Stock futures signaled a higher open Wednesday after several down days, boosted by some positive earnings reports, and following markets higher in Europe and Asia.
Target reports quarterly numbers with Bill Ackman off its back, LinkedIn looks like the belle of the ball and now's your chance to own the Unabomber's hoodie. Here's what we're watching…
"We were deeply oversold and we got the bounce. Now I think we have resistance overhead in the 12,600, 12,700 area on the Dow," says one technical analyst.
Here's why you should keep a close eye on these six stocks.
With the solar energy industry booming, companies large and small continue to look for ways to squeeze efficiencies out of decades-old technology. So why not 3D technology.
Investors should look for “reasonably valued stocks” that pay dividends and also have a growth catalyst, said Alan Gayle, senior investment strategist at RidgeWorth Capital Management.
The Nikkei was down 10.5 percent again last night and is now down almost 19 percent in the past 4 trading sessions. While some have been calling the markets decline "irrational" (the Nikkei has moved almost one annual standard deviation in three days, FTalphaville has noted), the unstable situation at the nuclear plants is a real X-factor that justify caution.
Various companies in the food chains of autos and semiconductors are also down. Polypore International, for example, which makes membranes for lead-acid and lithium batteries, is down 5 percent. As there were damage to many plants, a few semiconductor names outside Japan are trading up.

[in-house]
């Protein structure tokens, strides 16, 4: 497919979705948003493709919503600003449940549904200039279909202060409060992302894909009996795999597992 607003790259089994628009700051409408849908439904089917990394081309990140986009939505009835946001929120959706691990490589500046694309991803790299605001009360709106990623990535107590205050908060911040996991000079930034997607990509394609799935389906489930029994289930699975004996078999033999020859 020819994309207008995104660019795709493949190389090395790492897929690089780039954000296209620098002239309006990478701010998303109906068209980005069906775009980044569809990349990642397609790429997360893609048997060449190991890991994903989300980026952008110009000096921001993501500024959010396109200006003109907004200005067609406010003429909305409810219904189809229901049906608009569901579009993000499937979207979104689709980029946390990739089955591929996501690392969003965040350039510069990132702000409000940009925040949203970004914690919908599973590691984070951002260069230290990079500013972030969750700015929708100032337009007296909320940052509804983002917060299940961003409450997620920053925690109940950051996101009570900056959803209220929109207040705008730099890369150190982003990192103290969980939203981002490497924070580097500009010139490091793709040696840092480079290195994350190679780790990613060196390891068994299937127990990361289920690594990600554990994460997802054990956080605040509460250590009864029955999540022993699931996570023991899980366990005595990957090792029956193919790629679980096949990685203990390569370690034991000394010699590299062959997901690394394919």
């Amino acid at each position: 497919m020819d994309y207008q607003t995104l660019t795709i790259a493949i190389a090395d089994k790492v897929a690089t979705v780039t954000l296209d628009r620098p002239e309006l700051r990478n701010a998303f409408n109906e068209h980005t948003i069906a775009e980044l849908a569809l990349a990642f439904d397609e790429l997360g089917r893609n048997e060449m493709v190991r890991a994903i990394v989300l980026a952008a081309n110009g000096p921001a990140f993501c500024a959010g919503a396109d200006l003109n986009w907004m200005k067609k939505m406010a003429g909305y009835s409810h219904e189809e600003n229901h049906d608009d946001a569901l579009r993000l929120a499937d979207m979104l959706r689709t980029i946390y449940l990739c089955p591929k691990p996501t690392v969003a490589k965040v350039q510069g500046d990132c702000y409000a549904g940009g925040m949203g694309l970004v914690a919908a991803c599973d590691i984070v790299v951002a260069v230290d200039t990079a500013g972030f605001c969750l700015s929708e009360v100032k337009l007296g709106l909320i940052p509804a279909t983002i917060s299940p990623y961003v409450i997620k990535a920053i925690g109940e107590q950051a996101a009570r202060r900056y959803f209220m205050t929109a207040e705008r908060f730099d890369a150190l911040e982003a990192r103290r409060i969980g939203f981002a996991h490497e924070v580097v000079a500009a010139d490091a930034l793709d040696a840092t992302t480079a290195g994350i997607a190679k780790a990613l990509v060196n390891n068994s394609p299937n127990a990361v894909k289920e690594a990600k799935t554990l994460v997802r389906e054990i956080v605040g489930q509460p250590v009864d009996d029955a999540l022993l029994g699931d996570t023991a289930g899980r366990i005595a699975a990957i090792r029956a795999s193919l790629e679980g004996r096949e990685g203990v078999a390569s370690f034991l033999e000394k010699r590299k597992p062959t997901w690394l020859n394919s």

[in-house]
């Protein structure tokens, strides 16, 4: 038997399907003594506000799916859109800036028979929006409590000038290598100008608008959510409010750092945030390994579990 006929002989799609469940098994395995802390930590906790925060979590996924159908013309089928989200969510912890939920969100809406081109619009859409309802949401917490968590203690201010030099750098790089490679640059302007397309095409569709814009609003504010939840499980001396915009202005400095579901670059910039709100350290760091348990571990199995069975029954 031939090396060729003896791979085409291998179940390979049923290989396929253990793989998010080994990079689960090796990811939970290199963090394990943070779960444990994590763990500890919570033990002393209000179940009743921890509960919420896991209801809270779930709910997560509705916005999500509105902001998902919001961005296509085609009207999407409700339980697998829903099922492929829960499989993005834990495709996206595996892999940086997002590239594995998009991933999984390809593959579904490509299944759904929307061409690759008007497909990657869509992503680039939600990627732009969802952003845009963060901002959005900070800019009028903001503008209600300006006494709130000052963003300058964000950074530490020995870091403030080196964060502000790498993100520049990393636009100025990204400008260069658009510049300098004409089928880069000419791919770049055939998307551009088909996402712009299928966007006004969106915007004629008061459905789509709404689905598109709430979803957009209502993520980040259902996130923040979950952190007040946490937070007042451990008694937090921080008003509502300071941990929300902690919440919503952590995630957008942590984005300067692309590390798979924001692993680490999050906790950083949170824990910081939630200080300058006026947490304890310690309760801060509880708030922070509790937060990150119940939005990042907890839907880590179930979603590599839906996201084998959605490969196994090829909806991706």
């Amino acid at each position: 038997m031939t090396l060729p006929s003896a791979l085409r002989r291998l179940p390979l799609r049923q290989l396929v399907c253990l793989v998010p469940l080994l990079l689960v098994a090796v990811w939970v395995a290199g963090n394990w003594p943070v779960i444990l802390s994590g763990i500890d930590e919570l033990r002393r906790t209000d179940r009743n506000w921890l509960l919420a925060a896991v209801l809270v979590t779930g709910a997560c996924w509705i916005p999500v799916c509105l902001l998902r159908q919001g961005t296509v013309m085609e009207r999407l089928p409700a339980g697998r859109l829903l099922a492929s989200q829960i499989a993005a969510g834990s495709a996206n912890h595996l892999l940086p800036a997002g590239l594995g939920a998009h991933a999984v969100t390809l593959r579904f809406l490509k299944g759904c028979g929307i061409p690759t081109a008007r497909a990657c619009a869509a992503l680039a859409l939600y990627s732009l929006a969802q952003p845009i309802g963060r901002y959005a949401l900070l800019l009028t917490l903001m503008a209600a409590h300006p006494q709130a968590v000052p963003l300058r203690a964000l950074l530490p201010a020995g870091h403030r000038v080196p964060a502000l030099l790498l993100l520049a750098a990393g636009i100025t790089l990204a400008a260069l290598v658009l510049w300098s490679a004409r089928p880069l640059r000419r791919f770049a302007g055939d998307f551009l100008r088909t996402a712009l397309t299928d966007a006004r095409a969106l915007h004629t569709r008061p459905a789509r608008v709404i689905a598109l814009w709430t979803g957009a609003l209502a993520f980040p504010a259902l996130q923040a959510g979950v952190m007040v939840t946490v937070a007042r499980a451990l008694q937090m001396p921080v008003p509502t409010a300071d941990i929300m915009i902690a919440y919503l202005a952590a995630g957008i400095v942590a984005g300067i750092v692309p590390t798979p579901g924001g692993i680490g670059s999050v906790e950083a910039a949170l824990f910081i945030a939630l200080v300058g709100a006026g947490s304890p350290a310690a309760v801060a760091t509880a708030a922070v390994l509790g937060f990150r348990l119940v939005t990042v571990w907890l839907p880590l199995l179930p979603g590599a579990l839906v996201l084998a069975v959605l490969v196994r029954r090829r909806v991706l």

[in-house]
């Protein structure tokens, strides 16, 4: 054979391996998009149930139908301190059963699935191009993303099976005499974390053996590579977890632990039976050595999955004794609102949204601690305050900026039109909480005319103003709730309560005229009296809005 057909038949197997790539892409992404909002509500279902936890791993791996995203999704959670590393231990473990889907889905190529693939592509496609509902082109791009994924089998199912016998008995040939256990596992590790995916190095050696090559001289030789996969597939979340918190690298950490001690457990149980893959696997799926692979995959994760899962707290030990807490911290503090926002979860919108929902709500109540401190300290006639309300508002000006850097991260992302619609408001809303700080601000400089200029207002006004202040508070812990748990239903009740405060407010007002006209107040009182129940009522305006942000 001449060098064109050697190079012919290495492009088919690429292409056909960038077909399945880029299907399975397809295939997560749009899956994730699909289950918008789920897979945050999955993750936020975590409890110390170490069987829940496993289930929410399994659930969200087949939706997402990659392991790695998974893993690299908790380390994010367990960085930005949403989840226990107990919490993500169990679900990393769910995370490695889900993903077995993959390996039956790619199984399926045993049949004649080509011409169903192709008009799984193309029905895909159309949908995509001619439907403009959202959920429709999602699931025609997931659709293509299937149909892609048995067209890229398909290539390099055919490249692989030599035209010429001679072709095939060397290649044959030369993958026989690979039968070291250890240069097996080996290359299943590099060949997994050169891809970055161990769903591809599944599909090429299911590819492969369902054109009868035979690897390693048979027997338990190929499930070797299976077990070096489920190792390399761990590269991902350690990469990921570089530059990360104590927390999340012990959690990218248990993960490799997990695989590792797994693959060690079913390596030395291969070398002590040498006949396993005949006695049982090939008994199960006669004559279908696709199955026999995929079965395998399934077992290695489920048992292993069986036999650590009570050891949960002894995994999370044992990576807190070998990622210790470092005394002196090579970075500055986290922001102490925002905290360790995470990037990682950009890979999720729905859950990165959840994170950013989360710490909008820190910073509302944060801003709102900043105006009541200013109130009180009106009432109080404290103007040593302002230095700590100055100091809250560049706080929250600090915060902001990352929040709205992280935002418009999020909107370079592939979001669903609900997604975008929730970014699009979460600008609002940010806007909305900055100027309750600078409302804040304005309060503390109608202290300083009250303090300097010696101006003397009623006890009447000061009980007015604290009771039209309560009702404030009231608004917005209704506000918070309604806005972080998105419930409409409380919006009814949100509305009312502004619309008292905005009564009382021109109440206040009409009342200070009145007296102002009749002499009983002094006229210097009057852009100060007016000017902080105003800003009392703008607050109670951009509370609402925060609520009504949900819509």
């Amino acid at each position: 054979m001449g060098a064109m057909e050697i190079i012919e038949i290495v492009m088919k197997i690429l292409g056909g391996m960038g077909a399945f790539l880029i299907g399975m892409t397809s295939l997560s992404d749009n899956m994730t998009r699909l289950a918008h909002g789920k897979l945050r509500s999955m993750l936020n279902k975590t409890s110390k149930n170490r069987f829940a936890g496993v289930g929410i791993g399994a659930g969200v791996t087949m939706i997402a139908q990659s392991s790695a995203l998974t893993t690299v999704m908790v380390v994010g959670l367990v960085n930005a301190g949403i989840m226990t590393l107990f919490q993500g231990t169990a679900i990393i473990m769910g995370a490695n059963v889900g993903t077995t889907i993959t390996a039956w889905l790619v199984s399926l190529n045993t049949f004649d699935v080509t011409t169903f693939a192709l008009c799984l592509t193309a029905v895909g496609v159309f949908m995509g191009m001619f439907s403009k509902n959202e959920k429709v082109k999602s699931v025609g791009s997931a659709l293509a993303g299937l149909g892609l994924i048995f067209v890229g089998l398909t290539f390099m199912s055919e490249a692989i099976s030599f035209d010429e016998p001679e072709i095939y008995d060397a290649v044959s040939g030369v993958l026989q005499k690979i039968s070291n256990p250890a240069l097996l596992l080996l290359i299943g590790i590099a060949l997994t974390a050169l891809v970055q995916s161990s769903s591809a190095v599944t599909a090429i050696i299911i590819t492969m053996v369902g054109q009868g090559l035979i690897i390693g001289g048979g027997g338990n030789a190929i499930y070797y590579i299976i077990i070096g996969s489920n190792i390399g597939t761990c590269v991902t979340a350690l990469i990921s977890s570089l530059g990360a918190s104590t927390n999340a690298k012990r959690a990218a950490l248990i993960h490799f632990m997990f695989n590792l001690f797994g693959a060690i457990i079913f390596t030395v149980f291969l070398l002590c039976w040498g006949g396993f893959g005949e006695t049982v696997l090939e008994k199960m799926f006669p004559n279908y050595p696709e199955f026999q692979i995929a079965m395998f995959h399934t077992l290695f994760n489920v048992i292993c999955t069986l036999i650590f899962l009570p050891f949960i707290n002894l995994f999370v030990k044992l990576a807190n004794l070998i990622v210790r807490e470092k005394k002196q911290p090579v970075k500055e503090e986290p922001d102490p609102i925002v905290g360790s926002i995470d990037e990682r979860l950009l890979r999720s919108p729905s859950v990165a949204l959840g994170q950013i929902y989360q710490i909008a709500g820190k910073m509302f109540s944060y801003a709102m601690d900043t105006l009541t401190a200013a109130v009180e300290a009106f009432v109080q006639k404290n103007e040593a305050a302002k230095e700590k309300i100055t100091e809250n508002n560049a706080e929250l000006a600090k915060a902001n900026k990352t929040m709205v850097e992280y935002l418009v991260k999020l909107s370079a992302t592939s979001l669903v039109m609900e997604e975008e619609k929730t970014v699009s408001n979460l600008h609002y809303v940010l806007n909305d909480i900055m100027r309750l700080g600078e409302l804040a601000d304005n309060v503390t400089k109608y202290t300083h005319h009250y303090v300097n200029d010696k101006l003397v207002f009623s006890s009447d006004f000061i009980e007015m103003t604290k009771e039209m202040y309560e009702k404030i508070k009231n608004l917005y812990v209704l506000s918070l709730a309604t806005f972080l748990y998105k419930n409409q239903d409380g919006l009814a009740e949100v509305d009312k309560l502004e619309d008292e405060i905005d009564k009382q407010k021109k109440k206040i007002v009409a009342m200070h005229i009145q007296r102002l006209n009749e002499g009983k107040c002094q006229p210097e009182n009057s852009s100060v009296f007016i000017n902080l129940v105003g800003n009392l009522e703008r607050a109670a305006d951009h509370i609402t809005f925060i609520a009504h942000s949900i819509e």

With markets dropping sharply, investors should cash in on this buying opportunity, said Gordon Charlopp of Rosenblatt Securities.
Portugal successfully sold 2-year debt, but at a high price: 5.99 percent. This is for 2-year paper, mind you. The previous cost for 2-year paper was 4.08 percent last September. Longer-dated paper (2014) was sold at a yield of 5.39 percent in January. You wouldn't know there was concern by looking at the Portugese stock market — it's not far from a 52-week high.
Staples will increase its quarterly cash dividend by 11 percent to 10 cents a share, up from 9 cents a share, the company announced Tuesday.
Office retailers have taken a beating over the last year, but Brad Thomas, retail hardlines analyst at KeyBanc Capital Markets says he sees some upside for the sector ahead.
See what's happening, who's talking and what will be making headlines on Tuesday's Squawk on the Street.
Stocks lost ground in the final minutes of trading but still showed resilience after Tuesday's sharp sell-off to end with modest gains, even as oil prices climbed above $100 a barrel. Caterpillar and 3M gained, while JPMorgan fell.
Stocks lost ground just before the close but largely showed resilience after Tuesday's sharp sell-off and held modest gains ahead of the close, even as oil prices climbed above $100 a barrel. 3M and Caterpillar rose, while JPMorgan fell.
Stocks turned negative as oil prices climbed back above $100 a barrel on news of Libyan air strikes, and as Federal Reserve Chairman Ben Bernanke spoke before Congress for a second day. Boeing and McDonald's fell, while 3M rose.
U.S. stock index futures slipped slightly lower despite a stronger-than-expected report on private sector jobs as tensions in the Middle East and rising oil prices continued to weigh on stocks ahead of more Congressional testimony from Federal Reserve Chairman Ben Bernanke.
See what's happening, who's talking and what will be making headlines on Wednesday's Squawk on the Street.
The "Mad Money" host explains why he's not too enthused about these three names.
See what's happening, who's talking and what will be making headlines on Friday's Squawk on the Street.